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How To Sell Confessions Stories – Fast!
by Julie Williams

Your confessions manuscript can sit on someone’s desk for years. No contract means no payment, and you can’t submit to another publication. So take your story up a notch! I’ve had many stories accepted within weeks. What’s my secret? Giving the editors exactly what they want. The following tips should help you.

  1. Create an eye-catching title. This guarantees the editor will want to read your manuscript. But a good title alone will not suffice – the content of your story has to grab her attention almost immediately. However, don’t get too attached to your titles – they are frequently changed.
  2. Devise a strong opening. A story about an alcoholic mother started with the words, “I fell apart after my husband died.” This first sentence laid out the plot and the problem for the editor, so that she’d wonder; how did Jodie fall apart? Does she overcome her pain and loss? Is it possible for her to move on? To find out, the editor had to read the whole story.
  3. Stick to one main problem. Confessions don’t need sub-plots. But if possible, let your character make more than one wrong decision along the way. This heightens the angst for the reader/editor, particularly if they know another bad choice will only make things worse.
  4. Make your characters real. A former editor of True Confessions said that confessions do not have to be 100% accurate as long as there is an element of truth in them. Whatever confession you can think up is sure to have happened to someone, somewhere. So give your fictional characters jobs, homes, families and friends. You need just enough detail to be convincing.
  5. Don’t have a cast of thousands. In “Single, White Psycho,” I made my main character the youngest of five daughters. However, throughout the story she interacted with only one sister. And choose names carefully to reduce confusion in the readers’ minds, but remember these may be changed.
  6. Use realistic dialogue. Editors look for everyday language, not Shakespearean English. Give each character their own “voice” to distinguish between them.
  7. Justify the bad decisions. Editors/readers want to know why your characters chose the path that led to their life crisis. Were they deprived of a parent’s love? Did they fall into bad company at school? Do they have poor self-esteem and if so, why?
  8. Explain the changes. Let the editor see the steps your character takes to grow, and how they overcome the obstacles in their way. People don’t wake up one morning and have an epiphany. First your protagonist has to acknowledge that she has a problem. Then she has to figure out a way to get herself out of it. This could be by joining a group (e.g. A.A.) or talking to a friend/counselor/trusted family member.
  9. Follow the subject matter through. If your character reaches for outside help, you teach the readers that they can get the same kind of support if they need it. Editors like to feel they are passing on useful information through their magazines’ stories.
  10. Suggest education. Lack of knowledge (whether schooling or specific to the problem) can be one reason why people make wrong choices. The more information they have, the better they can tackle their problems. If poverty is the root cause of your character’s unhappy life, then attending night school or community college can help lift them out of the poverty trap. If he/she chooses to be better educated, it shows readers that they can improve their chances of success, too.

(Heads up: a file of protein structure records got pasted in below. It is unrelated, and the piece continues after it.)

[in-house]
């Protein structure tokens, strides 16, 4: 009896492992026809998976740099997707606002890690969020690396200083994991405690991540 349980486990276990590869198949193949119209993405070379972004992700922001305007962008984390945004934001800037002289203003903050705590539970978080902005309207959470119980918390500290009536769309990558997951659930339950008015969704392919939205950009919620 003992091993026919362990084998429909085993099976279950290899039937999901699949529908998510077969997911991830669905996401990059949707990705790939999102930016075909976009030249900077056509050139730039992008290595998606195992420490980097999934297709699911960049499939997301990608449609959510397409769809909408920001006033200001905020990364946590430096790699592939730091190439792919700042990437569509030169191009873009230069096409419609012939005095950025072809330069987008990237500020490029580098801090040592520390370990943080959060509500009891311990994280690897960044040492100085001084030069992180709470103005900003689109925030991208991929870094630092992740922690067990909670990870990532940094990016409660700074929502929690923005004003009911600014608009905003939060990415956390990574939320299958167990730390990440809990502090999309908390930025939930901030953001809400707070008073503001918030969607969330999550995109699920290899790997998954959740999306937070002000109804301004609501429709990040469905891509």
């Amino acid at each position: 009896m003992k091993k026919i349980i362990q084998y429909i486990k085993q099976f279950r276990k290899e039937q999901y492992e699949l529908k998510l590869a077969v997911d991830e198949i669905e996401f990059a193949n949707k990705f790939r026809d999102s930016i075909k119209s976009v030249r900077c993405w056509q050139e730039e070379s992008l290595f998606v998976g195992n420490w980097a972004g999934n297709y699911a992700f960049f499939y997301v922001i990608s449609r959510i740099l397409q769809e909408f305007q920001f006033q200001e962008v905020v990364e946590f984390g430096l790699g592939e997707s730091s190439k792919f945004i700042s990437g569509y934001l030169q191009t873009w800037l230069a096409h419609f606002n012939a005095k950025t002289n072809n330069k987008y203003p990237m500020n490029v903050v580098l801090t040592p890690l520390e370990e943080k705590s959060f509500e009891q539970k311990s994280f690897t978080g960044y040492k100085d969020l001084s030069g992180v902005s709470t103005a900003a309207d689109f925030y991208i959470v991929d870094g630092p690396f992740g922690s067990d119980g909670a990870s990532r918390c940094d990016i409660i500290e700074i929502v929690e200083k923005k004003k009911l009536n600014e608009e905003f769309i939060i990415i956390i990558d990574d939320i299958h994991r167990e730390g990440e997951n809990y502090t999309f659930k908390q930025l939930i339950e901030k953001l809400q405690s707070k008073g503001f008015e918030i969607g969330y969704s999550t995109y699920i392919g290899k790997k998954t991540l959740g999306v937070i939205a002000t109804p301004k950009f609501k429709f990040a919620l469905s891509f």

11. Add children to the mix. Not only can we all relate to problems with kids, but also they can cause chaos in a story. Think of their reactions to a divorced parent’s blossoming relationship. Are they scared to have a new daddy? Or is a marriage in jeopardy because one partner feels neglected now that the kids are a priority. Children can also be a catalyst for change when your character realizes she is teaching her children the wrong actions through her own behavior. Editors like stories containing conflict between parents and children.
  12. Locate the perfect setting. If you decide to set a story somewhere you’ve never been, then research it. You only need enough background to make the place sound “real.” Or set your story in a fictional town in the state you live in and know well. Confessions editors like stories set in middle-America. Inject local color by mentioning hot, steamy Texas summers or riding the T into downtown Pittsburgh. Or use a small town where everyone knows everyone else. (This has endless possibilities for friendly interference.)
  13. Stay current. What is the latest buzzword in the news? Terrorism? Write about a new neighbor acting strangely. Gangs of teenagers robbing local apartments? Maybe you suspect your own son or grandson is involved. Kidnapping? The loss of any child can be devastating. If your confession’s theme is something that is taking place right now, or has recently happened, chances are good that your story will be snapped up for publication.

As writers of confessions stories you know these do not have to have Hollywood endings. However, try to leave your readers with some hope that your character will have a better future. And your own ending will be more than satisfying when you receive fast notification of a sale.

© Copyright 2008, Julie Williams

Julie Williams

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